Eventually they had to move though. AGA sued the Mayor of Piedras Municipality for restricting their right to free movement and riot police dispersed the people for blocking public property. Some people were injured but nothing too bad thankfully.
What happened after that? Has the community found different ways to resist or were they scared off?
The company has been trying to scare the people by sending legal letters and things like that, but it won’t work. Some of the farmers say this threat from mining has awoken the Pijaos in them. The Pijaos are an Indigenous group famous for being warriors. The farmers have awoken their courage, they’d die for their land.
After the blockade was broken the community changed their strategy. They can’t occupy the bridge all day so they’ve installed an alarm nearby so whenever they see the company coming they can ring it and all rush down to block the bridge again. So that they aren’t on public property they moved their stall on to someone’s patio right by the bridge.
We’ve also been working on a democratic way of saying no to mining. In our constitution it says we have a right to a popular consultation, which is like a local referendum that allows us to have an input on decisions like allowing AGA to build the processing plant, pits and a dam. We made a formal request to the local government of Piedras Municipality to hold this consultation and got support from the Mayor. At the same time we were out informing other parts of the municipality about the dam and its effects.
It was amazing, a real triumph for democracy. Of 5,105 people eligible to vote in Piedras 3,007 turned out and 2,971 voted against mining developments. In Colombia over 50% of people must turn out to vote and you have to achieve a majority of over 1/3 to make it obligatory for the municipal government to uphold the decision of the people. We acheived that, so in this case they are saying no to mining developments and yes to protecting the environment in the municipality.
So Piedras Municipality and Doima are now off limits to mining developments?
Unfortunately it’s not so simple. The central government is very pro-mining and before the popular consultation in Piedras could even happen they made a decree (decree 934) that removed municipal governments’ abilities to decide on mining in their region.
This new decree basically prevents popular consultations being held on mining, and means the national government won’t take our 2,971 ‘no’ voters into account in their final decision on the mine.
The central government say they’ve done this because mining is a matter of public and national interest. I don’t know exactly who the nation or the public are, if not the people, but that’s what they said.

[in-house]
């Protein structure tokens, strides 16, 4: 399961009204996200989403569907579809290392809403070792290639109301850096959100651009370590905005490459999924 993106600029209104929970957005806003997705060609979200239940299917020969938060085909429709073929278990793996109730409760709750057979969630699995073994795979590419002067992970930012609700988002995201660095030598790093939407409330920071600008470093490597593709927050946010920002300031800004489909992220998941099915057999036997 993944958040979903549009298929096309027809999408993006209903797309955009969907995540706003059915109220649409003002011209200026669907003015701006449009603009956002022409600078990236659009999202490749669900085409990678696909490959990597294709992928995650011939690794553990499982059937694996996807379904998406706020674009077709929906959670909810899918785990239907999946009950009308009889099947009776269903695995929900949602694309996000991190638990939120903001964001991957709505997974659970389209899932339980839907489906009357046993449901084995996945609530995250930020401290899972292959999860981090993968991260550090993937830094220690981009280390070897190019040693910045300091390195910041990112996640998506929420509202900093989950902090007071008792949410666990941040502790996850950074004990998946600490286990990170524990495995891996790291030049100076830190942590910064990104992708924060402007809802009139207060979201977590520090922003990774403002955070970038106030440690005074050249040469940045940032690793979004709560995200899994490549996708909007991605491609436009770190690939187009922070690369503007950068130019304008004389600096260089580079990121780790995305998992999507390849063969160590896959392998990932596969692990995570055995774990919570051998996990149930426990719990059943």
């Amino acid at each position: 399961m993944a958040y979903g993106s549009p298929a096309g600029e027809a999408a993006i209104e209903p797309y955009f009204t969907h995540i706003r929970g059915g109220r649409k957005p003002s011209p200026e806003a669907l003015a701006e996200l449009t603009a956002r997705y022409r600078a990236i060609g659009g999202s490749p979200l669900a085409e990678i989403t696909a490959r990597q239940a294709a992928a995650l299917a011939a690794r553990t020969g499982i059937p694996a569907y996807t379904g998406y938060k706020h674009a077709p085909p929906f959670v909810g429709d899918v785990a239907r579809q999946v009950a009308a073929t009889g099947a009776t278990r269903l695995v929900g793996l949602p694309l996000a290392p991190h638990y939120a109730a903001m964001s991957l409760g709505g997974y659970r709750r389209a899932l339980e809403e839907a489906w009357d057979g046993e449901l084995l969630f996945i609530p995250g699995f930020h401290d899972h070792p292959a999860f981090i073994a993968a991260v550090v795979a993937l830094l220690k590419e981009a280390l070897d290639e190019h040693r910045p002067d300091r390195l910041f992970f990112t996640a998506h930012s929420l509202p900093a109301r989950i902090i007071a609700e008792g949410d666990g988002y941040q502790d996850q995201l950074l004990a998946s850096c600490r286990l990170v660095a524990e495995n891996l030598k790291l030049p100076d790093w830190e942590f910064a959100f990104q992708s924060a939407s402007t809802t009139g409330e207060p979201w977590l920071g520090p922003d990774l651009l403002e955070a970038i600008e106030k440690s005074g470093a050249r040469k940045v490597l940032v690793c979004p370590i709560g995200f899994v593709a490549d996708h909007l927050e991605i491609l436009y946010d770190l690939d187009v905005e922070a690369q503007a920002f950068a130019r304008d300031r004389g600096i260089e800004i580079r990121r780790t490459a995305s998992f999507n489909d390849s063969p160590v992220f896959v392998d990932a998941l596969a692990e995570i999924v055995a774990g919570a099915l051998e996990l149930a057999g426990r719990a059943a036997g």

Have the Doima community or anyone else opposed the Government’s decree?
Absolutely. Things are changing day by day. The latest exciting news for us is that in September the Constitutional Court of Colombia suspended the central government’s decree (934). They declared it unconstitutional because it restricts the autonomy and democratic decision-making of municipalities, which is part of our constitution. Now the central government will have to accept our local decision, so that is some justice and a victory for us.
That’s great news, how have the people of Doima reacted to that. What’s next?
There’s a lot to do. Community leaders from Doima are reaching out to other municipalities in Tolima to convince them to hold popular consultations on mining and democratise the process further.
In Piedras mayoral elections are round the corner and the people of Doima have asked one of their leaders, Julian, as candidate. They know that AGA will make its formal bid for a license to mine, build a processing plant and a dam in the next four years so they want a strong mayor who they can count on to say no and uphold the popular consultation.
What do you think the effect of the resistance has been so far on Doima and Colombia more broadly?
The people of Doima have been really empowered by their experiences in this whole process of resistance. It has shown them and the whole country how a community can pressure the government to recognise gaps in environmental and mining laws and act on this pressure, representing the people’s interests as it should.
In Doima we have this saying that resistance is like a fire, you must keep feeding it and never let it go out. The people really want democracy, agriculture, and to keep their heritage. We will keep fighting against mining.
Search the ‘Doima’ tag for more news and updates as this resistance process unfolds